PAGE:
4 FOMO Habits Slowly Killing You According To The Moodiest Of Existentialist Philosophers

Of all ridiculous things the most ridiculous seems to me, to be busy — to be a man who is brisk about his food and his work

Spanish people have this pleasant tradition of taking an afternoon break for themselves. During these hours, they close their shops, go home, or engage in relaxing activities like reading, cooking, napping, and everything that comes with a laidback and calmed way of life. They call it siesta. Of course one would never see these kind of behavior in busy industrial cities, where residents are constantly rushing to get to work, grab a quick bite, hit the gym, and do one hundred things at once. Such fast paced lifestyle where multitasking and compromising yourself with social events is considered a skill, can slowly make you miserable. At least, that is what famous existentialist philosopher Soren Kierkegaard said on his book Either/Or: A Fragment of Life.

Kierkegaard saw the consequences of neglecting the self and he associated it with time. The Danish philosopher thought unhappiness resulted from a busy way of life. Nowadays, Kierkegaard’s writings on busyness resonate louder than ever with our culture. We tend to brag about our busy schedule to the point where we are slowly forgetting about the little details that make our lives happier. Of course technology has worsen these habits, and if Kierkegaard was to be alive today, he’ll probably say “I told you so.” Here are some habits that make you miserable according to Kierkegaard:

Filling ourselves with tasks

When was the last time you decided to give yourself an opportunity to enjoy a moment? To sit down, stretch your arms, and just look at the sky. The pleasure of doing nothing can be forgotten and your body can resent it. Stress, anxiety, and a tired body are the consequences of wanting to be everywhere. Kierkegaard says that no matter how many tasks we stock under our agenda, the outcome will be the same: unhappiness.

"I see it all perfectly; there are two possible situations — one can either do this or that. My honest opinion and my friendly advice is this: do it or do not do it — you will regret both."

Being absent while being present

Have you noticed how you exchange your dinner talks with friends and family for the bright screen on your smartphone? According to Kierkegaard, people with the habit of not engaging in conversations, distracted all the time, and absent while being present, have forgotten the pleasure of relaxing and feel uncomfortable when not doing "productive" activities. He says they are easily offended when called out because they are aware of their own unhappiness.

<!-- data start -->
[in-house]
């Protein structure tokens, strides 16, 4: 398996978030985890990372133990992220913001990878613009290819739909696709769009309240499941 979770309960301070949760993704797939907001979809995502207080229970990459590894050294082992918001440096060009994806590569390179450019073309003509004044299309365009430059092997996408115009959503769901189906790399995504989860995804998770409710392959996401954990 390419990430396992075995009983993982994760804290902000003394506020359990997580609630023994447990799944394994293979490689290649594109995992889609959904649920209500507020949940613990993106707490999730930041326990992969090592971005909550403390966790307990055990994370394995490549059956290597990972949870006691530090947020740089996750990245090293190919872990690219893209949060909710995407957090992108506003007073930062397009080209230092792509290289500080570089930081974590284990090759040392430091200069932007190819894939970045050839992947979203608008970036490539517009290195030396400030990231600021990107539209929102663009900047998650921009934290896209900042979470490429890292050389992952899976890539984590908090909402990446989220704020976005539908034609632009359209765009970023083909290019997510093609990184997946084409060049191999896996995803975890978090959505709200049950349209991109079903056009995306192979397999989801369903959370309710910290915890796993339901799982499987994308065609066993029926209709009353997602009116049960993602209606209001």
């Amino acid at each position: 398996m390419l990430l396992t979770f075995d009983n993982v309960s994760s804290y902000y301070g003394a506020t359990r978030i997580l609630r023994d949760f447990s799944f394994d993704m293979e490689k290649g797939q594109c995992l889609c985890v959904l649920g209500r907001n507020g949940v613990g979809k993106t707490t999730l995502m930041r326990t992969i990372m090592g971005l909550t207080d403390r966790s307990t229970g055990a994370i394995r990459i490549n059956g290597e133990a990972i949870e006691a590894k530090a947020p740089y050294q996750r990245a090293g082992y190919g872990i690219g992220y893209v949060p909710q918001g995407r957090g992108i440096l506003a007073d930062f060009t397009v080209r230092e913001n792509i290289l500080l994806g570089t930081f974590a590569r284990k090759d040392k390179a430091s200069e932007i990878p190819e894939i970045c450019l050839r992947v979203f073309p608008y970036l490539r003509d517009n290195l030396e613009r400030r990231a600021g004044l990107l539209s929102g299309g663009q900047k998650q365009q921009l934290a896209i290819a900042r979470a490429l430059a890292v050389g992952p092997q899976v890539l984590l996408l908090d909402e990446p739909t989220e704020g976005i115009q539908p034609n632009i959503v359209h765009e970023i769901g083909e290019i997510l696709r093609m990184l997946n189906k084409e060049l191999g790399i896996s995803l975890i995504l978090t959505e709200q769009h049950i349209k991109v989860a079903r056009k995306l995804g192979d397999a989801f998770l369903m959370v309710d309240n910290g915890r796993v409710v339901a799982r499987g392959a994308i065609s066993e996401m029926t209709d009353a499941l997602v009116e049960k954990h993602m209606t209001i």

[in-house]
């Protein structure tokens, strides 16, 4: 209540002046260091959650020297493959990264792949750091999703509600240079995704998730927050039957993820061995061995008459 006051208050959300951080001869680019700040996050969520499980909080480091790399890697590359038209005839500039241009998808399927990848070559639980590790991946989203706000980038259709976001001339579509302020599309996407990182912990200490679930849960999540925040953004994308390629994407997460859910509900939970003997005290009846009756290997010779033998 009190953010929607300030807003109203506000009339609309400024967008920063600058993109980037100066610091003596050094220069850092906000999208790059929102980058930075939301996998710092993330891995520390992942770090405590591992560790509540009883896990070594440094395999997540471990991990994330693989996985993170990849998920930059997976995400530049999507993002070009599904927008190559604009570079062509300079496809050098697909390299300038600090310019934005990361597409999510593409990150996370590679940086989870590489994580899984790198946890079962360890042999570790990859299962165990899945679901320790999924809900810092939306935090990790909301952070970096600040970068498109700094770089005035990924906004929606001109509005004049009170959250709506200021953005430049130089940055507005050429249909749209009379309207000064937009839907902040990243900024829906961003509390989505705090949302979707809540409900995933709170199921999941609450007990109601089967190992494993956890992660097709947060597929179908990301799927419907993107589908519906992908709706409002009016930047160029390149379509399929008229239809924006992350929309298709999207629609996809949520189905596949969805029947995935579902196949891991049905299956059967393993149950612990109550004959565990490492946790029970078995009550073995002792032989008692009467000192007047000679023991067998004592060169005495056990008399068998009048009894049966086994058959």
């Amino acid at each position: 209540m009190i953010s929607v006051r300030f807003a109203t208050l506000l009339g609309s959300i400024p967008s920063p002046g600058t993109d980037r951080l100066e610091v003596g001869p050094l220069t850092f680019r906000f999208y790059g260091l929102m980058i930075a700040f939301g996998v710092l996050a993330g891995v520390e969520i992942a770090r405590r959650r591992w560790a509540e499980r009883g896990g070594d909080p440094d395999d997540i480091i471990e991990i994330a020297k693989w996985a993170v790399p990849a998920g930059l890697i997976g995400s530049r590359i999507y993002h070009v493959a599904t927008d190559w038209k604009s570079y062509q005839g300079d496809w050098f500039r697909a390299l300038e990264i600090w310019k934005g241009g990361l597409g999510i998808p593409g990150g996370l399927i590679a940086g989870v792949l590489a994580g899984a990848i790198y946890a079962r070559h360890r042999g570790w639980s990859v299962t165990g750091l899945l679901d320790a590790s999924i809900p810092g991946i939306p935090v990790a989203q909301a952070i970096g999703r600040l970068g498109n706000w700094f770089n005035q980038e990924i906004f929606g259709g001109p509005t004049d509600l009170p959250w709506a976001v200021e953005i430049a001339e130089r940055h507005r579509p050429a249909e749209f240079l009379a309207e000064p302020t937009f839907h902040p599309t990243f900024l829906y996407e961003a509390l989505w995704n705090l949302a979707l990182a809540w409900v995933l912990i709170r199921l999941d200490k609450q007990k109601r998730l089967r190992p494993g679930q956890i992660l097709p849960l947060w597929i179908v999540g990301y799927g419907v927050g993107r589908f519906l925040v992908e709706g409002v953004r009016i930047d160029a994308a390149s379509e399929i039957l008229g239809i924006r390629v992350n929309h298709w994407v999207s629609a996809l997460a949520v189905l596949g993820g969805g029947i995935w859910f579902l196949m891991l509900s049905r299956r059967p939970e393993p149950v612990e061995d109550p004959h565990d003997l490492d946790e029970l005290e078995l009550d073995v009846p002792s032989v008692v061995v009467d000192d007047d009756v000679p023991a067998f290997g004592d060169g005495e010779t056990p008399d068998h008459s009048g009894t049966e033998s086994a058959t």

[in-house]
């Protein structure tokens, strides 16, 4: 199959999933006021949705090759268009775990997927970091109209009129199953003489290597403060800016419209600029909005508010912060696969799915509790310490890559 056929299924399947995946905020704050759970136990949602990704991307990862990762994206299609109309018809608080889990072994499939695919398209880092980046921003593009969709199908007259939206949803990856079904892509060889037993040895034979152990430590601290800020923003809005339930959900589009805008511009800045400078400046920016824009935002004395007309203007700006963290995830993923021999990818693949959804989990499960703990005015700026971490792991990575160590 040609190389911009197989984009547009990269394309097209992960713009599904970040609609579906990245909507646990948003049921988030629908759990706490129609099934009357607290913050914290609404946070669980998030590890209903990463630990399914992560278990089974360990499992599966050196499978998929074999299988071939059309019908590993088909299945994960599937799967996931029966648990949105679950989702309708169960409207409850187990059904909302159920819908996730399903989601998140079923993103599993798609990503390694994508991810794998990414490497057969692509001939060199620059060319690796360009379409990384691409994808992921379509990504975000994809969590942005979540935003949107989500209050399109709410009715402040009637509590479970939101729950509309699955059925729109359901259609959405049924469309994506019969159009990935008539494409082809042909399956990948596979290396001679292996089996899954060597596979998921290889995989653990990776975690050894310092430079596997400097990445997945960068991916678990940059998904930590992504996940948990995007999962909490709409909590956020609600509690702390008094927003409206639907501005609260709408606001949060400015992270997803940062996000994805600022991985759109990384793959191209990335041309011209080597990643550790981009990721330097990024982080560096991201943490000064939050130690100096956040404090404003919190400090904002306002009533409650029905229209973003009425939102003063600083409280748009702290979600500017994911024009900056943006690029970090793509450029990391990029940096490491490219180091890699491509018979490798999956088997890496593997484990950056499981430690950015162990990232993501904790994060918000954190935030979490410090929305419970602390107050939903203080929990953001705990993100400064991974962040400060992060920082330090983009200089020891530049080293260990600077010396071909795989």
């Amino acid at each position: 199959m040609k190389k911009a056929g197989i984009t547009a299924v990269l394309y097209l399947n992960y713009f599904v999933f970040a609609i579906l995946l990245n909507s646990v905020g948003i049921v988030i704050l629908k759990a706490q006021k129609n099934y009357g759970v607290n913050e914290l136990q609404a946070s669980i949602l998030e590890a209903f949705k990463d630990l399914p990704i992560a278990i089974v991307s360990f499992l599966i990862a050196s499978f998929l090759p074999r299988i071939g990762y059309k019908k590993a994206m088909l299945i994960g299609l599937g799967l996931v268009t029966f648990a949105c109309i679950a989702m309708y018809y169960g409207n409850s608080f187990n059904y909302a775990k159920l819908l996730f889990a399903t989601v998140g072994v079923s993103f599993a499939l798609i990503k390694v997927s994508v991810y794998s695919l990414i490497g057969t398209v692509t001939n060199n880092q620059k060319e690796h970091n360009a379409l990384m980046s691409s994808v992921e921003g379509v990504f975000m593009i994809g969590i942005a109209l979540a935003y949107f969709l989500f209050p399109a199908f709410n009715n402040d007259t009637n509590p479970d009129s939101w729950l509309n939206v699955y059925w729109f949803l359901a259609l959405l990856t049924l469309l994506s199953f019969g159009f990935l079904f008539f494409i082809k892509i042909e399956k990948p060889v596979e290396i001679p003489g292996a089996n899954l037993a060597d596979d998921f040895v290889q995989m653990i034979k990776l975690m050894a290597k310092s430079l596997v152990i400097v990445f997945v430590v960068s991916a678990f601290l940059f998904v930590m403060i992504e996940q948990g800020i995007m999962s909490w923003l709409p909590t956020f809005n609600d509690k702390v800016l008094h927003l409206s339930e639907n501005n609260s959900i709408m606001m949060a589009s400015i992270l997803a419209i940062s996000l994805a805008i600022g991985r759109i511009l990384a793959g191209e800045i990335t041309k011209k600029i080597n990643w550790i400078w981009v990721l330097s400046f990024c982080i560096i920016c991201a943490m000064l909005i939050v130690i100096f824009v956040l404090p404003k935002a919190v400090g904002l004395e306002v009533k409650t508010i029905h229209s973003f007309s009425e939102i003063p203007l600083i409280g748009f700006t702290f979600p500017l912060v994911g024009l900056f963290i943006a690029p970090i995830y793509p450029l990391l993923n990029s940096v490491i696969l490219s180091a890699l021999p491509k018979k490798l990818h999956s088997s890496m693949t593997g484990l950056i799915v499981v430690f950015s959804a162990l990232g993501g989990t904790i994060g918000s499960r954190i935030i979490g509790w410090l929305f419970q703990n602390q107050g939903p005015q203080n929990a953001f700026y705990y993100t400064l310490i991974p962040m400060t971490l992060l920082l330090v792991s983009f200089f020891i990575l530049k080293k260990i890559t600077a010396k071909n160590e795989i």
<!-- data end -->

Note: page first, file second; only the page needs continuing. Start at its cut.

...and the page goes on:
One cannot strictly call an individual unhappy who is present in hope or in memory. For what one must note here is that he is still present to himself in one of these. From which we also see that a single blow, be it ever so heavy, cannot make a person the unhappiest. For one blow can either deprive him of hope, still leaving him present in memory, or of memory, leaving him present in hope.

Showing off your busy lifestyle

Bragging about all the things you can do will not only turn into annoyance for others. The philosopher questions this behavior and asks why do people feel the necessity of feeling important? He didn't see this as a way to make friends and other admire you. Instead, he thought it was kind of childish.

Your own tactic is to train yourself in the art of becoming enigmatic to everybody. My young friend, suppose there was no one who troubled himself to guess your riddle--what joy, then, would you have in it?

Not caring enough for yourself

With our busy agenda and attempts to always be up-to-date, we abandon the tradition of caring for ourselves, as if there were more important things to do. These priorities forge our unhappiness and the philosopher describes it as an absence in our own selves.

The unhappy man is always absent from himself, never present to himself. But one can be absent, obviously, either in the past or in the future. This adequately circumscribes the entire territory of the unhappy consciousness.


The rush that comes from a fast paced city can make us believe we can split ourselves in order to be everywhere, but instead, we lose the enjoyment of going out, trips, and family reunions because our heads are constantly trying to takes us to the next place. Kierkegaard thought, people were absent when they pushed themselves to the busy life style: “The unhappy man is always absent from himself, never present to himself.” Allowing ourselves to enjoy our time off at home or just chilling at the park seems lazy and non-productive, but we learn to appreciate the things that fill us with happiness.